Doris Sommer

Doris Sommer

Ira Jewell Williams, Jr., Professor of Romance Languages and Literatures and in African and African American Studies

The Other Voices of America

Of the over 1.2 million Mapuches in Chile, over half live within the greater Santiago metropolis. To help maintain a link to their native culture and language, several radio stations have begun to broadcast in Mapudungun - the language of the Mapuche - and provide programming to this end. These stations provide meaningful references for a community as well Chileans who would like to learn about a minority language. This project seeks to connect and engage those who are reinventing the tangible and intangible cultures of the Americas, in Chile and neighboring countries. Assistant Professor Luis Cárcamo-Huechante, in collaboration with the Hemispheric Institure (NYU) and the Cultural Agents Initiative (Harvard) are working to build a web page in indigenous radios and communications. A publication that focuses on indigenous radio experiences and the question of linguistic/cultural citizenship and pluralism in the Americas is currently being edited by Professor Cárcamo-Huechante with the participation of scholars from the US, Colombia, Argentina, Peru and Chile.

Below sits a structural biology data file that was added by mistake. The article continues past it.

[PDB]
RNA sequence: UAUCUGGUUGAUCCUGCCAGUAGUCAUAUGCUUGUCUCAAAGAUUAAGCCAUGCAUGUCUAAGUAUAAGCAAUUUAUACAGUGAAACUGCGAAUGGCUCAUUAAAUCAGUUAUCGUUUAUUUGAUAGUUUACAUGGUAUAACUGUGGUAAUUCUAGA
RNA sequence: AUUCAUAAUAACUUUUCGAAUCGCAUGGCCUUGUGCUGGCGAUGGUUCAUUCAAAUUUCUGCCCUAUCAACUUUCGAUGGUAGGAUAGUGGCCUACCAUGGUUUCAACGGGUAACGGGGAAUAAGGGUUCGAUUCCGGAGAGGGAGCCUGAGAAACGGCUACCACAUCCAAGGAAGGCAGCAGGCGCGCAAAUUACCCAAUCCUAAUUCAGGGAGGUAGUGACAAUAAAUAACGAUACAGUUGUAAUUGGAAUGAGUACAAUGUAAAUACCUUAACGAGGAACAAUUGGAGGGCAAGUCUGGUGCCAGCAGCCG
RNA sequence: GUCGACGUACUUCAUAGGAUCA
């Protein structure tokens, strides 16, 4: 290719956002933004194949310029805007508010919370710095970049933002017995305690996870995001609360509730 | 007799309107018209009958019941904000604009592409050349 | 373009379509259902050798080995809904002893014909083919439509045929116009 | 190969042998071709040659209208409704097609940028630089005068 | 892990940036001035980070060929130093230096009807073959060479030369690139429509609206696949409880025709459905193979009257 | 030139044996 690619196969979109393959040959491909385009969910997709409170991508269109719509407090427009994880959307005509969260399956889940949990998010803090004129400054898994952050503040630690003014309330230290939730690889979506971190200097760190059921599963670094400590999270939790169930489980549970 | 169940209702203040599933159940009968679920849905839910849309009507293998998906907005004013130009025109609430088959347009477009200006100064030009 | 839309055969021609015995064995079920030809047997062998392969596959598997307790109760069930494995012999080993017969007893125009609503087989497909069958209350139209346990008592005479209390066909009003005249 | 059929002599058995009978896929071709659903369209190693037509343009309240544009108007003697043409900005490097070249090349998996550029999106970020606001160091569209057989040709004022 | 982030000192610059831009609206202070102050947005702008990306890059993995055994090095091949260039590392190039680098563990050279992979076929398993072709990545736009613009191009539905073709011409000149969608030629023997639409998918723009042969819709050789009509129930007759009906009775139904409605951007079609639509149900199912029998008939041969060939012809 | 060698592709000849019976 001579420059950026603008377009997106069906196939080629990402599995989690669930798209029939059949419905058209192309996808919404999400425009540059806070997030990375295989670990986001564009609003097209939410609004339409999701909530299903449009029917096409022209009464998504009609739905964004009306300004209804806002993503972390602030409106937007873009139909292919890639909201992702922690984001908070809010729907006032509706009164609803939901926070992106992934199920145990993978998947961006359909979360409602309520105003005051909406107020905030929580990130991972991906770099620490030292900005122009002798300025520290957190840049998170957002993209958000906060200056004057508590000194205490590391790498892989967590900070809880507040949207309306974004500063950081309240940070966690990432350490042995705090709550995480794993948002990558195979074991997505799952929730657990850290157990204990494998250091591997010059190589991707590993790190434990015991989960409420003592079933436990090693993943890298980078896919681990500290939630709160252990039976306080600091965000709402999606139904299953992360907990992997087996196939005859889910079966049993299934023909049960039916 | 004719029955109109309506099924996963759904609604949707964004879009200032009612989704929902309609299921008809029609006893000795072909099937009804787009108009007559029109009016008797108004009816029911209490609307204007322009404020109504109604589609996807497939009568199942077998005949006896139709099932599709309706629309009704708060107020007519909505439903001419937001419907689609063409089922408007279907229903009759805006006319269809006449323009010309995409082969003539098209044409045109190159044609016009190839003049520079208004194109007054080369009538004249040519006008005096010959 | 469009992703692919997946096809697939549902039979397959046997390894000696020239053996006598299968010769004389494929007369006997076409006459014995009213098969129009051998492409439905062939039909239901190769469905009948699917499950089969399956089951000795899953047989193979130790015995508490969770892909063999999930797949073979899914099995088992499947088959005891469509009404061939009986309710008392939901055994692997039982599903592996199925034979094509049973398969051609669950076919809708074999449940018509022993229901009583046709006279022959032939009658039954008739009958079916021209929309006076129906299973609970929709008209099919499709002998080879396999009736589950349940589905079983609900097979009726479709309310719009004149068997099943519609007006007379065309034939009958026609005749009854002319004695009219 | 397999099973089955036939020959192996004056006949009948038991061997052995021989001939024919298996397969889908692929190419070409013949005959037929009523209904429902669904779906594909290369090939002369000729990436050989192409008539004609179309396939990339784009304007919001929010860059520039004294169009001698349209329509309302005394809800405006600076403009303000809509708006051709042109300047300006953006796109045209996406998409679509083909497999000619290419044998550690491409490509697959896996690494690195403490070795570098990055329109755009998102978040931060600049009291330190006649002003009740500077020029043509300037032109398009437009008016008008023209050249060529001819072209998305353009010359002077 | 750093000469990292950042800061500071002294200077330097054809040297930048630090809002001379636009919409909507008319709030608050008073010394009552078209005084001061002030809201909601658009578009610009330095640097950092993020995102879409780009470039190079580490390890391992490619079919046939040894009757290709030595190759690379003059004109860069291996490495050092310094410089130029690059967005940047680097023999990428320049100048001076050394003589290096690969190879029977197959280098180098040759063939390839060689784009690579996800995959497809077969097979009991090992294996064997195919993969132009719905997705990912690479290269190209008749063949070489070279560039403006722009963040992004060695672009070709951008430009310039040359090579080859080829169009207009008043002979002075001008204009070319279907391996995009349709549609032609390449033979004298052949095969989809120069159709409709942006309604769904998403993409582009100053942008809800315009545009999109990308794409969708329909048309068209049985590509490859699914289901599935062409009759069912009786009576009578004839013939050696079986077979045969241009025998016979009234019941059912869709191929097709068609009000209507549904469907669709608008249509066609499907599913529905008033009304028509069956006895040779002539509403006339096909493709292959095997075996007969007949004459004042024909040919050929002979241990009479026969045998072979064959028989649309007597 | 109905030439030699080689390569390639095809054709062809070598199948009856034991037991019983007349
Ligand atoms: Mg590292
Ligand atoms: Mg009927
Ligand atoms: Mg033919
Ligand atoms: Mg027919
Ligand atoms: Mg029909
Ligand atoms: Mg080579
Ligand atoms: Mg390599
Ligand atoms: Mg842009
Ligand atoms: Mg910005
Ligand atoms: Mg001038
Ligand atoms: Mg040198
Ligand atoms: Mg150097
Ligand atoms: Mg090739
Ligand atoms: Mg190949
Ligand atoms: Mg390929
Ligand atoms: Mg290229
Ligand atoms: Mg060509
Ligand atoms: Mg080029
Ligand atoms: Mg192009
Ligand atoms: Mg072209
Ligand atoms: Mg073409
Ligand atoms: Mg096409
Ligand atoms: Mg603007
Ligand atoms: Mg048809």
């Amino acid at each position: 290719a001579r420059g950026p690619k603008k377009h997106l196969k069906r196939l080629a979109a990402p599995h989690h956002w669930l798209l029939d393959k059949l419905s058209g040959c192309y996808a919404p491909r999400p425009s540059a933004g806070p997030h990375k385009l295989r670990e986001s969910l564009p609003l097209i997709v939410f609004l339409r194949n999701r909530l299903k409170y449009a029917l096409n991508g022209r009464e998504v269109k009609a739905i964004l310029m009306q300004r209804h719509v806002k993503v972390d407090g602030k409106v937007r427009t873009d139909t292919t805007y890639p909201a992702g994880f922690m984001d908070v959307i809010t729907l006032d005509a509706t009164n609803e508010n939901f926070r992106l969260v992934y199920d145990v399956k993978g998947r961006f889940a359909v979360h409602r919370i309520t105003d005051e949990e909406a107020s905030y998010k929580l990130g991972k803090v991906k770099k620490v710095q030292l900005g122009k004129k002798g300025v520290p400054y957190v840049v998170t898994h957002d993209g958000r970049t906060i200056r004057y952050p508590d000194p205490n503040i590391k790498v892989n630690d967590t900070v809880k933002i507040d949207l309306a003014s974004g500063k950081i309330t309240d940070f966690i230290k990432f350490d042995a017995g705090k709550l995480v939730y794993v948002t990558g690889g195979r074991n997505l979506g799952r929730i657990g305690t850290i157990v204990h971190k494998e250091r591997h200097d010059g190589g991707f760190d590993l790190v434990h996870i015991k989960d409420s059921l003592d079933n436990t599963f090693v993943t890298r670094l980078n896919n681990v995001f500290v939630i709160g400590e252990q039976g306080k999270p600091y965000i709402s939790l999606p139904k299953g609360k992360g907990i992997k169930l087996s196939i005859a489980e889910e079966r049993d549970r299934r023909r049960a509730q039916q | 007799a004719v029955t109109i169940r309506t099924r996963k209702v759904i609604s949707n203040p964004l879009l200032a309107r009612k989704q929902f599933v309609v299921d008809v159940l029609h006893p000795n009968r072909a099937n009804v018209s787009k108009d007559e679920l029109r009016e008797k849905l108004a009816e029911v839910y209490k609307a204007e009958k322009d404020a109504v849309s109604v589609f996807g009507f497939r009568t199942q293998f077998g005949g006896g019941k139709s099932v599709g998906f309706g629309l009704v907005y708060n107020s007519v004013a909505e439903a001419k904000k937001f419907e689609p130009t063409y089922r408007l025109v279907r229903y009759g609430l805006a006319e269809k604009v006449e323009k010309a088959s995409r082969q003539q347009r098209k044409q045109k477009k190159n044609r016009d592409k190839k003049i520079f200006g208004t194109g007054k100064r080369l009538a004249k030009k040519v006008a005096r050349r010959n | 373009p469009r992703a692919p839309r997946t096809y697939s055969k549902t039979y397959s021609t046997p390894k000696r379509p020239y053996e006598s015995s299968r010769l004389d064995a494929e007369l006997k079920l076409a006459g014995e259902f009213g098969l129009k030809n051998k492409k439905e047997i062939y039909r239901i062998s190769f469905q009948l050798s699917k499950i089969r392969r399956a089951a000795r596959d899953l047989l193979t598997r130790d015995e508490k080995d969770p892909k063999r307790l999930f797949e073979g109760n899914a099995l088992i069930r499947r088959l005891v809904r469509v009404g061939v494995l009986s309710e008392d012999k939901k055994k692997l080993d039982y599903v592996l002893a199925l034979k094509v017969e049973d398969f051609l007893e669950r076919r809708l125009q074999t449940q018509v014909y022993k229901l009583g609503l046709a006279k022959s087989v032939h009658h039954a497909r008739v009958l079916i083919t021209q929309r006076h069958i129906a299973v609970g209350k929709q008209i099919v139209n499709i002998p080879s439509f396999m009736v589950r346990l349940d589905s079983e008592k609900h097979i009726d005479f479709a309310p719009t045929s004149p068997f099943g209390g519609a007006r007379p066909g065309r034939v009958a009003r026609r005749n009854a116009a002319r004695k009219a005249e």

Participating Harvard faculty: Luis E. Cárcamo Huechante, Assistant Professor of Romance Languages and Literatures; Doris Sommer, Ira Jewell Williams Jr. Professor of Romance Languages and Literatures, Director of Graduate Studies in Spanish.

Collaborating Institutions: Centro Cultural Estación Mapocho Santiago, Chile; Fundación Avina; Cultural Agents Initiative from Harvard University; Hemispheric Institute from New York University; Programa Radial Mapuche Wixage Anai.


Puerto Rico Winter Institute 2005

Puerto Rico Winter Institute 2005: Culture at the Crossroads

Faculty Lead: Doris Sommer

"Culture at the Crossroads" will be the theme of the inaugural program of the Puerto Rico Winter Institute January 10-28, 2005 in San Juan. Each year the Institute, a joint collaboration of the David Rockefeller Center for Latin American Studies at Harvard University and the University of Puerto Rico, will focus on a different academic area.